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July 6, 2007

The Future of Forests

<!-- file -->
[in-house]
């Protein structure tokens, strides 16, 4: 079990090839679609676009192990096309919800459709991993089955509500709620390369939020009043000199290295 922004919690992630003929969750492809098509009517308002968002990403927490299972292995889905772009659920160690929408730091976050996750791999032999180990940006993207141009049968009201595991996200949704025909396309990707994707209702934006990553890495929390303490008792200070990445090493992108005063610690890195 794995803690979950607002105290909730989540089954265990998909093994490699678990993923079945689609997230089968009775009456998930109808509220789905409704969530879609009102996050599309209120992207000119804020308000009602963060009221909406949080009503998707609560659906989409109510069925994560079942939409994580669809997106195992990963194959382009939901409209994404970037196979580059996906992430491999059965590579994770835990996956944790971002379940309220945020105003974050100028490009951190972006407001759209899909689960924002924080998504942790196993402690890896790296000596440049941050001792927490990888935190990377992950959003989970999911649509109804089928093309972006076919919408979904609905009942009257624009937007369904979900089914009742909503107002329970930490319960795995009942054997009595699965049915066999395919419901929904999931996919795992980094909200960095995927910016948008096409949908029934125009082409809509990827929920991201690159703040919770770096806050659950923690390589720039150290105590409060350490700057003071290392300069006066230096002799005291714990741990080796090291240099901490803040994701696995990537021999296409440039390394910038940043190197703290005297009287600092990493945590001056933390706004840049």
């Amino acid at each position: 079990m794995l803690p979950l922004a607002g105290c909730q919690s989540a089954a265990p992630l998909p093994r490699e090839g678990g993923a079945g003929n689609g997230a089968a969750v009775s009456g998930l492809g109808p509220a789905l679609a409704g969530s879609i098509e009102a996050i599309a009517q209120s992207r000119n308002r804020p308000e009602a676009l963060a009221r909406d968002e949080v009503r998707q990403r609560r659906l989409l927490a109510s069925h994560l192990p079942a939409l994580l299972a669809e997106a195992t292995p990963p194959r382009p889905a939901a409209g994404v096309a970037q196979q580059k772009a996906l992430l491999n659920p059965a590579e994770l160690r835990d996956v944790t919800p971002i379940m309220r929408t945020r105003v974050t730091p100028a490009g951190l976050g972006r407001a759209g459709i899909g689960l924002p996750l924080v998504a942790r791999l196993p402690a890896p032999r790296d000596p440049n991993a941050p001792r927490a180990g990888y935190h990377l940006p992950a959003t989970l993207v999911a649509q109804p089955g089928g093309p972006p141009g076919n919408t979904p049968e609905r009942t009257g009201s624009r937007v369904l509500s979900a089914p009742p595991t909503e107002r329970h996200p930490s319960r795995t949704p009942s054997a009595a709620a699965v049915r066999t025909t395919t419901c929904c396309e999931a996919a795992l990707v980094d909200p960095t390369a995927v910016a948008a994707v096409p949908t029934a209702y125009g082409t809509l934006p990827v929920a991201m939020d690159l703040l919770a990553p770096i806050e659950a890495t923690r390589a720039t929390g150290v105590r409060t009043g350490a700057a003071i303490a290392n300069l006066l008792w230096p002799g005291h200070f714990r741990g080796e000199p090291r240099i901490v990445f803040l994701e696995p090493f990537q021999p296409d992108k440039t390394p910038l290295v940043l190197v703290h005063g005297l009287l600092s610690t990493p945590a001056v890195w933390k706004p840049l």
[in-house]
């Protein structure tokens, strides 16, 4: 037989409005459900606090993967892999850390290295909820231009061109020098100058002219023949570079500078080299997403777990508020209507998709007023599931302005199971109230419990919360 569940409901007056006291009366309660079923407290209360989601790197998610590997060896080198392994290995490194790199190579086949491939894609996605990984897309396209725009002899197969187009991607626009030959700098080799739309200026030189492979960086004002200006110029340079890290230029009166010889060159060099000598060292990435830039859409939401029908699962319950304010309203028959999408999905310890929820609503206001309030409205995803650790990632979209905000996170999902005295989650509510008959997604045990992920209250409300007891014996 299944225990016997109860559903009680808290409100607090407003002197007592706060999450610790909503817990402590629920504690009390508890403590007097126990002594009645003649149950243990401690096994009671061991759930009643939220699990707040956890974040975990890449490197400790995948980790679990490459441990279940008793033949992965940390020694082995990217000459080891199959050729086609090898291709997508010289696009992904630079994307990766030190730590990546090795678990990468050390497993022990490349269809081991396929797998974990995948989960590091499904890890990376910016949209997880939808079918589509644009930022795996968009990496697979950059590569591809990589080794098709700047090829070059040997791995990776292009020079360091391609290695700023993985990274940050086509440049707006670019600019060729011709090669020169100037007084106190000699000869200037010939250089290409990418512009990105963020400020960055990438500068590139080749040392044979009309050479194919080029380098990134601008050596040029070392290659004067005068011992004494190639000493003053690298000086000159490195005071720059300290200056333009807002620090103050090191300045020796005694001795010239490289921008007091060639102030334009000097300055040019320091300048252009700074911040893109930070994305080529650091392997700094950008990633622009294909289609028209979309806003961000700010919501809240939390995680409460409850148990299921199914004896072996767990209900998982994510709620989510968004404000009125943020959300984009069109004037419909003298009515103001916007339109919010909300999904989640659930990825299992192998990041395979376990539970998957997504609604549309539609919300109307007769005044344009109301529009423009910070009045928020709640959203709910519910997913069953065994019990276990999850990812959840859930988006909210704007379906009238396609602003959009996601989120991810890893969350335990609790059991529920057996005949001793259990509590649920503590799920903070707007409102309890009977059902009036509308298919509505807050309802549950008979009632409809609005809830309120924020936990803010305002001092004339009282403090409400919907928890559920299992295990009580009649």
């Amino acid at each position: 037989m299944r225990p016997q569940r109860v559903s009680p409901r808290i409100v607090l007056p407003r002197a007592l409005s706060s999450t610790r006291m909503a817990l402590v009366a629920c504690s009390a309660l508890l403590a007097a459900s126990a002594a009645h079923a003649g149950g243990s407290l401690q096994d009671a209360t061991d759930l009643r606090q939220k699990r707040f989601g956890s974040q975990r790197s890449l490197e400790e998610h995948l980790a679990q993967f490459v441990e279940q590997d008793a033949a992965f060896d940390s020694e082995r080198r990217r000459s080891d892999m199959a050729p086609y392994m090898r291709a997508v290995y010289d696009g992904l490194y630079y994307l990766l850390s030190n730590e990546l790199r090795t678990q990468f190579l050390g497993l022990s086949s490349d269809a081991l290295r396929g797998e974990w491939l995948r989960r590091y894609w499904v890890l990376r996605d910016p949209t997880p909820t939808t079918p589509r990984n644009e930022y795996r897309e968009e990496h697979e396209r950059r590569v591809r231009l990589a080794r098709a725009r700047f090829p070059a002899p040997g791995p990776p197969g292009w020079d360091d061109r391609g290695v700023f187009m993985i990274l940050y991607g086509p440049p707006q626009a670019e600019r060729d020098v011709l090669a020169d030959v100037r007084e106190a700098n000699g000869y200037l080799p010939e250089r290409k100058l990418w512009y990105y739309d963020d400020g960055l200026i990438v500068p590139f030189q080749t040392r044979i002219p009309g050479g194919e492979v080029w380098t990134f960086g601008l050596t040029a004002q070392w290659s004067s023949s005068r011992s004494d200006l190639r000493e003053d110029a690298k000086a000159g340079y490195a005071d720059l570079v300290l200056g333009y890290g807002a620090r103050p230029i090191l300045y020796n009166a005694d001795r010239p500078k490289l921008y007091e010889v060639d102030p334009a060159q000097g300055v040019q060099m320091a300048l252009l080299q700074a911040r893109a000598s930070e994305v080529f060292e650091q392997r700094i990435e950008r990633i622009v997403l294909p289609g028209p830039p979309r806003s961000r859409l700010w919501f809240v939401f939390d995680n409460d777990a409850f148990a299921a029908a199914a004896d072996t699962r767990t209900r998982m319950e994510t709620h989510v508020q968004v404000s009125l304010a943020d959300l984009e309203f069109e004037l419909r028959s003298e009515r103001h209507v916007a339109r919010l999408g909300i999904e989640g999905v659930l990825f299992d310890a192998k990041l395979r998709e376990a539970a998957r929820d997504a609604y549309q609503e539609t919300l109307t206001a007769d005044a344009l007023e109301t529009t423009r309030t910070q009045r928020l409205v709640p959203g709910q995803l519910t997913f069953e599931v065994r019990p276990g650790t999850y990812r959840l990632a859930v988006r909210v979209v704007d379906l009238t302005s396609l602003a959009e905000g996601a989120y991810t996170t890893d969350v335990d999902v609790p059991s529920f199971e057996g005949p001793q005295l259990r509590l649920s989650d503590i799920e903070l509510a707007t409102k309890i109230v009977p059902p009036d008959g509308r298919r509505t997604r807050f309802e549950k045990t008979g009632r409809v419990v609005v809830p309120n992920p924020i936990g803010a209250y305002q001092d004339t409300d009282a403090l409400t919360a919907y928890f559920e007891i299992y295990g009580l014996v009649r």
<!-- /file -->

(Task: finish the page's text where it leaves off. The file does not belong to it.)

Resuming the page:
The Asia pacific region is in a state of flux. Development priorities are high on everyone's agenda and most countries are willing to undergo social and environmental sufferance at the cost of a higher Gross Domestic Product. Economics is the dominating buzzword today and policies aimed at increasing the quality of life get credence over concerns of increasing environmental degradation that most poor countries are likely to suffer or are already suffering. In India, discussions regarding conservation and development depend upon which side of the fence you are on. And, currently most of the fence sitters and decision makers are on the far side of the fence, readily handing out prescriptions that will take India on a higher trajectory of growth. India is already being referred to as the next growth story and the days of the so called ' Hindu rate of growth' seem far behind. For the past three years, we have constantly crossed 9% growth rate with the manufacturing sector touching 15 % this year. New mega projects are being announced everyday and all seems hunky dory. However, all is not pleasant if we look at the trends of degradation that the environment is subject to. Forests of the country, which by government records had crossed 77 million hectares is presently 77.47 mha. However, as revealed by remote sensing imagery and as was perceived to be true informally, actual forest cover may not be more than 67.83 mha or 20.64 % of the total land area. Of greater apprehension is the extent of dense forests, reported to be not more than 5.1 mha or barely 1.56 % of the total land area. Depleting forests now constitute just 0.064 ha on a per capita basis and productivity is equally low, barely 1/3rd of the world average on a cum/ha/year basis. It is a matter of alarm that forest managers recognize and have initiated steps that may well determine the future of the state of the forests in the coming decades. A major reason for degradation includes severe anthropogenic pressure, one which is expected to increase in the coming years. The societal needs of a country of more than one billion have assumed alarming prospects with diversion of forests for non forestry purposes rapidly increasing. Adding to these alarming scenarios is one more. A statistic reveals that 78% of the forest area is subject to heavy grazing and other unregulated uses, another 7-9 % is suffering from pressures of shifting cultivation, besides diversion for meeting non-farm related demands of the burgeoning population. Forests serve multiple roles but increased demands lead to a fall in the health of fragile areas, increasing stress and causing conflicts. Besides, there is considerable hardening of postures of those advocating unrestricted access to traditional users and those who maintain that inviolate areas needs to be protected with zeal to prevent further degradation. Additionally, industrial forces demand more and cheaper access to raw material as well as permission for diversion of forest lands. In the midst of gloom, there is an interminable hope that forests in India would survive and flourish into the next century. For forests were and still continue to have strong social and cultural linkages with adjacent human communities and mainstream religious customs. The starting point is now, as widespread interest in conservation is compelling bystanders, policy makers, wildlifers and activists on either side of the fence to sit and deliberate. For at this moment in time, the loss of forests is at stake and along with it, is the loss of a precious heritage that existed for millennia. With change in use patterns driving demands for forest products and economic growth, management strategies need to be adopted that take into account these issues cohesively. Challenges that will throw themselves up to the manager and demand innovations include × To apply policies that will factor in an area-based approach of management with region specific management doses. × To protect and conserve biodiversity for their inherent value rather than as a commodity for trade – because they too have a right to survive and flourish in their natural habitat. × To reconcile conservation ideals with resource use by communities and to aid them in continuing their traditional way of life. The intention is two fold. Realise that a healthy forest environment and the sustainability of societies are the objectives of forestry and then act. It is true that during the colonial era, forests in India and most countries in the Asia Pacific region were treated as a resource and exploited on a scientific basis. Rotational policies were followed and growth rates were monitored. Economically significant trees were sequentially cut down and mixed forests were cleared to make way for commercially viable species. In India, this continued till the decade of the 70’s before the advent of the Forest Conservation Act, 1980. Forests began to be treated as repositories of biodiversity and were subsequently protected. However, this well intentioned act ushered in a downside, that of further alienation of forest rights of indigenous people. Then came the National Forest Policy, 1988 acknowledging the role of indigenous people in conservation of forests and with it, scientific forestry gave way to forestry of the next century. Conserving diversity of inviolate areas is necessary. Though national parks were created in the past century, the emphasis has recently shifted from game management to conservation. A start has been made by designating protected areas as repositories of diversity. These regions cover 4 % of the land area and are expected to rise to not more than 2 or 3 more percentage points. Several opponents of this system emphasize on the rights of people. It is true that people live inside most sanctuaries but a hard choice must be offered to them of the need to maintain inviolate areas. Eco development of communities by involving them in conservation and linking them to markets outside should be emphasized. Wherever possible, those convinced can move out voluntarily and for those who choose not to, adivasis can continue staying inside protected areas, but with restrictions. Community areas, corresponding to existing boundaries, can be created with permissions to carry out small scale agriculture and collection of firewood and forest produce for household consumption. These community areas will work on a charter that seeks protection of forests as their goal and enables those who wish to stay without discrimination or apathy. For more than 85% of forests, the role of human communities becomes crucial. Forests cannot be protected by might alone, neither by protectionism. Firstly, communities live in these regions and they cannot be removed from these parts, not for the paucity of land but also because of the enormous social upheaval that the nation will have to incur with this forced migration. Forests cover large areas and are also scattered in their spread. An approach for hilly region just cannot work for in a plain area. Starting from this knowledge, an area based approach should be implemented. Reserve Forests need to undergo a drastic change in management practices. Today, the need of the hour is to follow a middle path in management. Hence, Forest Protection Committees and Vana Samrakshana Samitis were set up to aid the forest department in its functioning. However, the FPCs and VSS’s as they are called, do not have a decisive role in matters of policy and management. More often than not, they are weak appendages to the existing system and pay lip service to the department. These bodies must be made responsible not only for trade of forest produce but also legally strengthened to be able to have a greater say in management. An area based approach emphasizes on management strategies that are based on the needs of the region. Resource use varies from subsistence (NTFPs, firewood and grazing) to business needs and it will be the decision of the Samitis to allow or refuse permission to users. The system of core, buffer and transitional zones as envisaged will be strengthened. Core area, inside protected areas and otherwise remain inviolate for the protection of biological diversity. Buffer areas, containing the remaining forest should be renamed as community regions. Community forests are maintained by locals who are given ultimate responsibilities for protection. An old prescription, but the community will have a chalked out plan to extract and conserve based on the following criteria – amount of extraction allowed, social fencing initiated and dedicated regeneration activities such as nurseries. The department will support and convince communities to conserve forests or face punishments in the form of loss of rights for short periods. In practice, the rather simplistic formula of involving communities with real power and even greater responsibility is the only ray of hope to ensure that forests survive. Hiving of forests as independent units capable of maintenance by communities with the department as a consultant (initiating watershed interventions and consolidating landscape priorities) will make management a more focused activity, an action oriented movement and not a problem solving mechanism as is practiced presently.